Equipping Christian Ambassadors with Knowledge, Wisdom, and Character

Fred Sanders on Pagan vs. Biblical Propitiation Explore More Content

~/Media/Default/Blog Images/jesus_on_cross.jpg

For people who aren’t familiar with Christianity, the word “propitiation” can bring a pagan concept to mind rather than a biblical one. Fred Sanders outlines some of the differences between the two as part of a series Trevin Wax has been posting on different aspects of the atonement:

In pagan propitiation, the gods need to be propitiated because they are grumpy and capricious. They don’t care much about humans except when something makes them angry; then they smite! And it’s up to humans to get busy doing the propitiating, to make up for whatever they’ve done that angered the gods. The humans find something that the gods like (sweets, or meat, or pain, or blood), and offer it as a bribe to calm down their wrathful deities.

But every aspect of biblical propitiation contrasts with the pagan kind.

  1. First, consider why God requires propitiation: not because he’s moody or easily provoked, but because he is holy and just. God responds to sin with absolute consistency, and his “wrath is revealed from heaven against all ungodliness and unrighteousness” (Rom 1:18).
  2. Second, consider who carries out biblical propitiation: not humans on their own initiative figuring out what God likes, but God himself declaring what kind of sacrifice he accepts, and then providing it. Even in the Old Testament, God takes credit for providing the blood of animal sacrifice (“I have given it for you on the altar to make atonement,” Leviticus 17:11).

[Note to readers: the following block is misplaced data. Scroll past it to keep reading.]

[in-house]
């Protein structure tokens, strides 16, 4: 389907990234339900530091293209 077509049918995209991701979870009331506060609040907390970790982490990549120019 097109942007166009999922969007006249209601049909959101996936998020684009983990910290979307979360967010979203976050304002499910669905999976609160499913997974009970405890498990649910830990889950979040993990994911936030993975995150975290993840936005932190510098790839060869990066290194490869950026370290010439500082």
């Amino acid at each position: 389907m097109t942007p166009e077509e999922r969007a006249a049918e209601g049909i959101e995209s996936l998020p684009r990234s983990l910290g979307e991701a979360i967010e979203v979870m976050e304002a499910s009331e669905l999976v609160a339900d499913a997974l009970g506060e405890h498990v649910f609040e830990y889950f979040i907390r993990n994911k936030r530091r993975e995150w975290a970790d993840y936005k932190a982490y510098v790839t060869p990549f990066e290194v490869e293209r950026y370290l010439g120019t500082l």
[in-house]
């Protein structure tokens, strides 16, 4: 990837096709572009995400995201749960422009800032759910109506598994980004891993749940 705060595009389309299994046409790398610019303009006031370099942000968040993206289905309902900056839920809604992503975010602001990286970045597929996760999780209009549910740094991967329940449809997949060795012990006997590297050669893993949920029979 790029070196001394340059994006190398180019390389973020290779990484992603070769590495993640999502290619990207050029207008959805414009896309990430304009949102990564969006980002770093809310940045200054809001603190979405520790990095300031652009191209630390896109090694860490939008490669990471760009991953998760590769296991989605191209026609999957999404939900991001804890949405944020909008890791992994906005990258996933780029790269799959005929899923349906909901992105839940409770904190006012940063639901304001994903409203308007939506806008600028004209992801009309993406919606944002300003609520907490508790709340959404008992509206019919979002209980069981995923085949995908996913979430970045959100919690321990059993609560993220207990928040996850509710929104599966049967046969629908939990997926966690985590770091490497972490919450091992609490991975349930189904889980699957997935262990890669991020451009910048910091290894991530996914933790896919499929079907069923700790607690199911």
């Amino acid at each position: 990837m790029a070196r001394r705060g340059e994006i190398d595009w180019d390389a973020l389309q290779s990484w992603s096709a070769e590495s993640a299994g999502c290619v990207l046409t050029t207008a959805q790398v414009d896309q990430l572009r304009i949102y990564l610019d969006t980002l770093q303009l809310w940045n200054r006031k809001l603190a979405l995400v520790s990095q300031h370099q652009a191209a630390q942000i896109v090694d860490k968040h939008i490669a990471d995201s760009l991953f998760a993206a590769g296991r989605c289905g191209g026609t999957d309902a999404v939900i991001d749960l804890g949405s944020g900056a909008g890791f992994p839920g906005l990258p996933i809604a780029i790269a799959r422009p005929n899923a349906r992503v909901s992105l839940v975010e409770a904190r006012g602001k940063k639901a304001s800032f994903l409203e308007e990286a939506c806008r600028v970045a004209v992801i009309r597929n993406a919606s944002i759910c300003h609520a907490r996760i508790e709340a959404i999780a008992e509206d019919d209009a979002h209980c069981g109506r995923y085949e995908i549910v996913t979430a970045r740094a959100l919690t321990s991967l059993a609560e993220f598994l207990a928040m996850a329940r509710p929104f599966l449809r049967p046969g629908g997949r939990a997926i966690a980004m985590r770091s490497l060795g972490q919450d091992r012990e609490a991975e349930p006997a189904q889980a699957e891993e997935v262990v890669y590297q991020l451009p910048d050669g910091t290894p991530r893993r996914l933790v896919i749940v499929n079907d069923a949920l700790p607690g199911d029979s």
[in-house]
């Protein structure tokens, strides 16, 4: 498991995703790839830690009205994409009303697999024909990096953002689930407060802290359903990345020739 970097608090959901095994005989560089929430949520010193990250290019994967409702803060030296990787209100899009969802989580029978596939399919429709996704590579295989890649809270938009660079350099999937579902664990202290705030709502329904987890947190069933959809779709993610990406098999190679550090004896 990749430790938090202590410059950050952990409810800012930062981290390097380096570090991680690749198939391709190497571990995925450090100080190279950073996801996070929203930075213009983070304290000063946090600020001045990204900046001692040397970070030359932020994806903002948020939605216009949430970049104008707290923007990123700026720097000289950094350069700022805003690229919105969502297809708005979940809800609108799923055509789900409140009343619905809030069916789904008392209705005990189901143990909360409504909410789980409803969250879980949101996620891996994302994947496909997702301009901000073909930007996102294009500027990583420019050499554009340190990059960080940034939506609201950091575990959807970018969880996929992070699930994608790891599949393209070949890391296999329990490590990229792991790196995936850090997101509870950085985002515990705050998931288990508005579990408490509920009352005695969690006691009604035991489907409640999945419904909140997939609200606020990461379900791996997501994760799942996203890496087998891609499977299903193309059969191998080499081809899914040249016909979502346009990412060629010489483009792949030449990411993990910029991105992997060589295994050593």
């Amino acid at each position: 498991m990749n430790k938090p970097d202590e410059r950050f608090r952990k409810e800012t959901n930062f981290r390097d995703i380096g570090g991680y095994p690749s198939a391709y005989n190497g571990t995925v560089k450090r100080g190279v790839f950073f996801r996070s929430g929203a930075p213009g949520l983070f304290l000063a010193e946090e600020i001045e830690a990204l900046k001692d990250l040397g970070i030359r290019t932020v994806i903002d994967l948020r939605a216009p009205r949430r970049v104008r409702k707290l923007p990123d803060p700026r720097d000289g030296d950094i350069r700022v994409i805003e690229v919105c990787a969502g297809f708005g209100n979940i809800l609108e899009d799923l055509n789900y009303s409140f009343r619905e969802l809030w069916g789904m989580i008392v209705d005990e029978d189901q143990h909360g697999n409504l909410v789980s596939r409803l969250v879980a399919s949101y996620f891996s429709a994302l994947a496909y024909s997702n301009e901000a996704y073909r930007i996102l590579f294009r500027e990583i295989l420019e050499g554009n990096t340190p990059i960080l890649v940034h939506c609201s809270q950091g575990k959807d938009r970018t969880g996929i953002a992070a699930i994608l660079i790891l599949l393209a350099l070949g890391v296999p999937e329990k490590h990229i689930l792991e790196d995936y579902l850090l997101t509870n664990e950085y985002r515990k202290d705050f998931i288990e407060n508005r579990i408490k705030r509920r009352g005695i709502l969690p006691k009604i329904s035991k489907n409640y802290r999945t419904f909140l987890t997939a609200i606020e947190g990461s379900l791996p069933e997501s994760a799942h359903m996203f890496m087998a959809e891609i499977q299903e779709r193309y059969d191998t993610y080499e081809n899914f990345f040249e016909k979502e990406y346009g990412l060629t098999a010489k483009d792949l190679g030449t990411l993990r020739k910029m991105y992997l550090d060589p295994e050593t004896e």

3. And third, consider what kind of sacrifice brings about biblical propitiation: not a bribe or something nice to tide him over. No, in the fullness of time, God fulfills the Old Testament symbolism by giving his own Son to die for us.

Dr. Sanders brings this home with a little application:

In daily life there is a constant temptation to ignore Christ as our God-given propitiation, and to seek other ways of cutting little deals with God, to curry his favor and appease his wrath, to give him something he’ll like so he’ll at least refrain from smiting us, and maybe even reward us with various blessings and goodies.

Don’t do this.

Read the rest of his post.

COMMENTS

Read more posts

BlogPost | Apologetics, Theology
Feb 22, 2014
Spotlight